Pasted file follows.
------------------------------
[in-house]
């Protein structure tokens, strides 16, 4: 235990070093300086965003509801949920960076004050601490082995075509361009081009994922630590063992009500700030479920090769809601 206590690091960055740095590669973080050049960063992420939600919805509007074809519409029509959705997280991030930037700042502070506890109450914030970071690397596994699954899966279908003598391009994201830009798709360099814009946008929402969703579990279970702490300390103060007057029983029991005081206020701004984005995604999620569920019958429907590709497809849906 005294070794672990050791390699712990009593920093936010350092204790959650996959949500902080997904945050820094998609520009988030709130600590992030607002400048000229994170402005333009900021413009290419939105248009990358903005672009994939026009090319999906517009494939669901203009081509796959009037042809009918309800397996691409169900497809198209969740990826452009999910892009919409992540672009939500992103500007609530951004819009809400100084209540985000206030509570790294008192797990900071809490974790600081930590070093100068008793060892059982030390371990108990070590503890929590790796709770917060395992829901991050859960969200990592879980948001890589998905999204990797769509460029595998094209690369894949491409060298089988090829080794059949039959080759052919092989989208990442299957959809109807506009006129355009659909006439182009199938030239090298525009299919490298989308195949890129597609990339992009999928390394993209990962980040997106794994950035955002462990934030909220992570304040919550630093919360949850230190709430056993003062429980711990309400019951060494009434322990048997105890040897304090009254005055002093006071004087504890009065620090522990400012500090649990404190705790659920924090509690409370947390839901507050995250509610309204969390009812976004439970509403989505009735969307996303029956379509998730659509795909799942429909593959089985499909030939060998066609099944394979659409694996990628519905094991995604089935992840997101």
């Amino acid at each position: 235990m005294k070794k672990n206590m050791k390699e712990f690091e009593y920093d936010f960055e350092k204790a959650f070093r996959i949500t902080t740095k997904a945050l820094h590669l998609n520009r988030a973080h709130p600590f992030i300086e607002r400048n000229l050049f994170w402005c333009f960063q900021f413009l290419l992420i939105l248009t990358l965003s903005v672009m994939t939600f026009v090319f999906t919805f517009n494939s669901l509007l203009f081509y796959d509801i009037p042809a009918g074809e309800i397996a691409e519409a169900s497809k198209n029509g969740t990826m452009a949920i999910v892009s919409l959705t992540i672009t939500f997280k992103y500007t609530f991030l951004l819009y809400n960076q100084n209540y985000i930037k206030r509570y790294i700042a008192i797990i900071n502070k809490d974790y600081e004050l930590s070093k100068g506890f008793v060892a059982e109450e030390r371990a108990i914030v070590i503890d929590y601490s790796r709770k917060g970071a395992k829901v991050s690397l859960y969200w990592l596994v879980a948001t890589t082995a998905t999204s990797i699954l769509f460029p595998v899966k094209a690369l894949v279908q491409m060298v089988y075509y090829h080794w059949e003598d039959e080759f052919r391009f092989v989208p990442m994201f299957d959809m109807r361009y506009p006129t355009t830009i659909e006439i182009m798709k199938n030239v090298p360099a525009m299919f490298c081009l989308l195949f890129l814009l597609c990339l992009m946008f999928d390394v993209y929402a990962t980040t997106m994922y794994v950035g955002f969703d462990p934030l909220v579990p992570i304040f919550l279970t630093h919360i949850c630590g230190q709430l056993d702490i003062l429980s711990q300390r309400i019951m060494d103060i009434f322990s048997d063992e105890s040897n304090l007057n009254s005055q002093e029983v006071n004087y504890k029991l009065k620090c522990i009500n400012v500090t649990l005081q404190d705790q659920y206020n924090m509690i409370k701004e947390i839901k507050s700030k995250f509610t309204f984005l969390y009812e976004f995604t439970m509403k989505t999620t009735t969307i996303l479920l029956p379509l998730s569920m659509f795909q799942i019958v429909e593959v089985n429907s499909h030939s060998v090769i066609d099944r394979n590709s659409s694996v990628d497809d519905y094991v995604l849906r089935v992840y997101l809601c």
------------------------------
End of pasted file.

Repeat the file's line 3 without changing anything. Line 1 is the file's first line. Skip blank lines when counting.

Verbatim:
């Amino acid at each position: 235990m005294k070794k672990n206590m050791k390699e712990f690091e009593y920093d936010f960055e350092k204790a959650f070093r996959i949500t902080t740095k997904a945050l820094h590669l998609n520009r988030a973080h709130p600590f992030i300086e607002r400048n000229l050049f994170w402005c333009f960063q900021f413009l290419l992420i939105l248009t990358l965003s903005v672009m994939t939600f026009v090319f999906t919805f517009n494939s669901l509007l203009f081509y796959d509801i009037p042809a009918g074809e309800i397996a691409e519409a169900s497809k198209n029509g969740t990826m452009a949920i999910v892009s919409l959705t992540i672009t939500f997280k992103y500007t609530f991030l951004l819009y809400n960076q100084n209540y985000i930037k206030r509570y790294i700042a008192i797990i900071n502070k809490d974790y600081e004050l930590s070093k100068g506890f008793v060892a059982e109450e030390r371990a108990i914030v070590i503890d929590y601490s790796r709770k917060g970071a395992k829901v991050s690397l859960y969200w990592l596994v879980a948001t890589t082995a998905t999204s990797i699954l769509f460029p595998v899966k094209a690369l894949v279908q491409m060298v089988y075509y090829h080794w059949e003598d039959e080759f052919r391009f092989v989208p990442m994201f299957d959809m109807r361009y506009p006129t355009t830009i659909e006439i182009m798709k199938n030239v090298p360099a525009m299919f490298c081009l989308l195949f890129l814009l597609c990339l992009m946008f999928d390394v993209y929402a990962t980040t997106m994922y794994v950035g955002f969703d462990p934030l909220v579990p992570i304040f919550l279970t630093h919360i949850c630590g230190q709430l056993d702490i003062l429980s711990q300390r309400i019951m060494d103060i009434f322990s048997d063992e105890s040897n304090l007057n009254s005055q002093e029983v006071n004087y504890k029991l009065k620090c522990i009500n400012v500090t649990l005081q404190d705790q659920y206020n924090m509690i409370k701004e947390i839901k507050s700030k995250f509610t309204f984005l969390y009812e976004f995604t439970m509403k989505t999620t009735t969307i996303l479920l029956p379509l998730s569920m659509f795909q799942i019958v429909e593959v089985n429907s499909h030939s060998v090769i066609d099944r394979n590709s659409s694996v990628d497809d519905y094991v995604l849906r089935v992840y997101l809601c």